Pheochromocytoma : Pharmacologic Management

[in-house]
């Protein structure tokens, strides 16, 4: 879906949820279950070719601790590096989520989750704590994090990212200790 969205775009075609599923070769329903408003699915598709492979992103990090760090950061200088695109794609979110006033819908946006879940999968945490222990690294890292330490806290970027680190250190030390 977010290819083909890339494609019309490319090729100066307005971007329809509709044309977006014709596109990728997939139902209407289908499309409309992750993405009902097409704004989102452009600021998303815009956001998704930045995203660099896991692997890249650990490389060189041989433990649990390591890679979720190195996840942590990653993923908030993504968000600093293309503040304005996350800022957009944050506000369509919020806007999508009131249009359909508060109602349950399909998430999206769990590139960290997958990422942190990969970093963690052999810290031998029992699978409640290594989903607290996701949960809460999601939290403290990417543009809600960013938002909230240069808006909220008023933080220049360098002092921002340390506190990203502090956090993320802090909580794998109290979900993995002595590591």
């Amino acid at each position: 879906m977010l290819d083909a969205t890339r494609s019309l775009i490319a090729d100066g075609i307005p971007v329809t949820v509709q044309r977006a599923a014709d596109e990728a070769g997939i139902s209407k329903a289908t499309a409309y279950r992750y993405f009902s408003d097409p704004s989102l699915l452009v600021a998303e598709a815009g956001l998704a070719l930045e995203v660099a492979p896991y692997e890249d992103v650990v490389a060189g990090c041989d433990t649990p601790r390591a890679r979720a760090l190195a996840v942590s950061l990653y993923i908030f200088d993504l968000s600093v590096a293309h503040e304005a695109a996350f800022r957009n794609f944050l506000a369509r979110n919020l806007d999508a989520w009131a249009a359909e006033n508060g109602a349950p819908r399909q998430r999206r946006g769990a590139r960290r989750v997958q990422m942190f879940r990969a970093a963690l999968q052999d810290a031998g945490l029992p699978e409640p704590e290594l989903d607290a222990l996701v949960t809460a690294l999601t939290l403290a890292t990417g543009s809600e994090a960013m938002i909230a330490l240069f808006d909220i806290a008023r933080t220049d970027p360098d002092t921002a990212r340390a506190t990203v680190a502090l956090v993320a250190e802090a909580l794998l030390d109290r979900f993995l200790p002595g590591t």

Same case as the previous image. Small nests of tumor cells with degenerative atypia are present in a background of sclerotic stroma. The cluster of cells with vacuolated cytoplasm in the upper right corner is zona fasciculata. Pharmacologic management of catecholamine excess during peri-operative period is a crucial component of management of pheochromocytoma. This is to prevent dangerous elevation of blood pressure and cardiac arrhythmias that may be precipitated by catecholamine release during intraoperative manipulation of the tumor. Alpha receptor blockade is done one to two weeks prior to surgery with phenoxybenzamine which is an irreversible alpha blocker OR with agents such as terazosin, doxazosin, or prazosin all of which are reversible alpha blockers. Beta blockers are sometimes used to control reflex tachycardia and arrhythmias triggered by alpha blockage. It is important to start beta blockade only after initiating alpha blockade. Agents such as metyrosine are used to block catecholamine synthesis. It works by inhibiting the enzyme tyrosine hydroxylase. Calcium channel blockers lower blood pressure by relaxing vascular smooth muscle. They may be used alone (in patients with mildly elevated blood pressure) or in combination with conventional alpha-blockade. Intravascular fluid management in the immediate post-operative period is important to prevent dangerous hypotension which may follow sudden withdrawl of excess catecholamines.